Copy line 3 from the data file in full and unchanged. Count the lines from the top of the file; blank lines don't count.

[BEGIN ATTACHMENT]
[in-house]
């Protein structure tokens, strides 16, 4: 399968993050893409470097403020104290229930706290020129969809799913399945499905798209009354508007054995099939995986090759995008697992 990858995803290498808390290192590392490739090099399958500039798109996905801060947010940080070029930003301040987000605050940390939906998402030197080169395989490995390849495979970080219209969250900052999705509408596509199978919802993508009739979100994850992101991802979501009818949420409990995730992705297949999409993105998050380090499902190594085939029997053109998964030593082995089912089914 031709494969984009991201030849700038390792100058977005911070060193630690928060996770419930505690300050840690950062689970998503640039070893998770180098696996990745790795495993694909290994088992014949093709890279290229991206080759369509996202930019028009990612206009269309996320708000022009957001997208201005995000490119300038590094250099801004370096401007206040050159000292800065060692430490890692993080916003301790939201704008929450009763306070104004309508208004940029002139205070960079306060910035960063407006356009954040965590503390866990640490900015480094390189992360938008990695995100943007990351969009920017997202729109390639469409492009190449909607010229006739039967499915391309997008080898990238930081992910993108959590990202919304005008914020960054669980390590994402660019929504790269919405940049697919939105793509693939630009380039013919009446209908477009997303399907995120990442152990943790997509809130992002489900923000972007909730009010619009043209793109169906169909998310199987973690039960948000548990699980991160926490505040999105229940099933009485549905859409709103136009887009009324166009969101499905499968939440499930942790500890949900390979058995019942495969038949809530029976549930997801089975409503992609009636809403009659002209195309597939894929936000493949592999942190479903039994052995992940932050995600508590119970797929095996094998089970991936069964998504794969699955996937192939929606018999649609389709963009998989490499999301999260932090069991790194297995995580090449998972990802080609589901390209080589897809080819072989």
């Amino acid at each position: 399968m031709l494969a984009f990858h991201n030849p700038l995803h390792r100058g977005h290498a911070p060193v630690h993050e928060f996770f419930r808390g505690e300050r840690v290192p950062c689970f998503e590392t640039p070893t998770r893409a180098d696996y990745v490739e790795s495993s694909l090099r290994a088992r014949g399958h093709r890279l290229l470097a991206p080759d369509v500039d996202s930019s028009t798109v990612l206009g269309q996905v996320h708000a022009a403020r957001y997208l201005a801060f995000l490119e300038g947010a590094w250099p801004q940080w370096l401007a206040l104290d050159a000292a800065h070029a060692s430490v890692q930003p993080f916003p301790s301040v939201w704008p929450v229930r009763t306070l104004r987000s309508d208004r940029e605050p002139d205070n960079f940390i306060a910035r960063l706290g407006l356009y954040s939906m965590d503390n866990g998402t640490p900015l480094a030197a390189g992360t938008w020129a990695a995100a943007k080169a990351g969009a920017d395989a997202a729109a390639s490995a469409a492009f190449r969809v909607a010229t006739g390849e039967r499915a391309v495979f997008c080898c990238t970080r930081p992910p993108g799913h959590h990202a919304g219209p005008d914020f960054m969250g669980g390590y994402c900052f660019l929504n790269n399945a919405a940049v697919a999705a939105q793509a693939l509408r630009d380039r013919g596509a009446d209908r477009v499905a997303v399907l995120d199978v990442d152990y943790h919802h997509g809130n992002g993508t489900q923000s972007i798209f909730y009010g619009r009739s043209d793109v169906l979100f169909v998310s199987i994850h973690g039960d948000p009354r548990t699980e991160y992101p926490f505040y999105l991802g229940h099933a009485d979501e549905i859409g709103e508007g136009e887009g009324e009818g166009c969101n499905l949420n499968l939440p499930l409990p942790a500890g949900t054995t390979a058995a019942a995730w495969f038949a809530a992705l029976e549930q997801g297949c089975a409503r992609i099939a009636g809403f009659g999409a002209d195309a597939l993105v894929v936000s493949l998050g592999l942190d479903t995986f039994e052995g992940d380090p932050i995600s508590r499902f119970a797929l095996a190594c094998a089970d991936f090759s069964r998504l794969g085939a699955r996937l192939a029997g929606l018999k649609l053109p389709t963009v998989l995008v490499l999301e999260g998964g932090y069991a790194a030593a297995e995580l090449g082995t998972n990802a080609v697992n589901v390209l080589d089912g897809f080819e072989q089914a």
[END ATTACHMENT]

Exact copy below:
């Amino acid at each position: 399968m031709l494969a984009f990858h991201n030849p700038l995803h390792r100058g977005h290498a911070p060193v630690h993050e928060f996770f419930r808390g505690e300050r840690v290192p950062c689970f998503e590392t640039p070893t998770r893409a180098d696996y990745v490739e790795s495993s694909l090099r290994a088992r014949g399958h093709r890279l290229l470097a991206p080759d369509v500039d996202s930019s028009t798109v990612l206009g269309q996905v996320h708000a022009a403020r957001y997208l201005a801060f995000l490119e300038g947010a590094w250099p801004q940080w370096l401007a206040l104290d050159a000292a800065h070029a060692s430490v890692q930003p993080f916003p301790s301040v939201w704008p929450v229930r009763t306070l104004r987000s309508d208004r940029e605050p002139d205070n960079f940390i306060a910035r960063l706290g407006l356009y954040s939906m965590d503390n866990g998402t640490p900015l480094a030197a390189g992360t938008w020129a990695a995100a943007k080169a990351g969009a920017d395989a997202a729109a390639s490995a469409a492009f190449r969809v909607a010229t006739g390849e039967r499915a391309v495979f997008c080898c990238t970080r930081p992910p993108g799913h959590h990202a919304g219209p005008d914020f960054m969250g669980g390590y994402c900052f660019l929504n790269n399945a919405a940049v697919a999705a939105q793509a693939l509408r630009d380039r013919g596509a009446d209908r477009v499905a997303v399907l995120d199978v990442d152990y943790h919802h997509g809130n992002g993508t489900q923000s972007i798209f909730y009010g619009r009739s043209d793109v169906l979100f169909v998310s199987i994850h973690g039960d948000p009354r548990t699980e991160y992101p926490f505040y999105l991802g229940h099933a009485d979501e549905i859409g709103e508007g136009e887009g009324e009818g166009c969101n499905l949420n499968l939440p499930l409990p942790a500890g949900t054995t390979a058995a019942a995730w495969f038949a809530a992705l029976e549930q997801g297949c089975a409503r992609i099939a009636g809403f009659g999409a002209d195309a597939l993105v894929v936000s493949l998050g592999l942190d479903t995986f039994e052995g992940d380090p932050i995600s508590r499902f119970a797929l095996a190594c094998a089970d991936f090759s069964r998504l794969g085939a699955r996937l192939a029997g929606l018999k649609l053109p389709t963009v998989l995008v490499l999301e999260g998964g932090y069991a790194a030593a297995e995580l090449g082995t998972n990802a080609v697992n589901v390209l080589d089912g897809f080819e072989q089914a």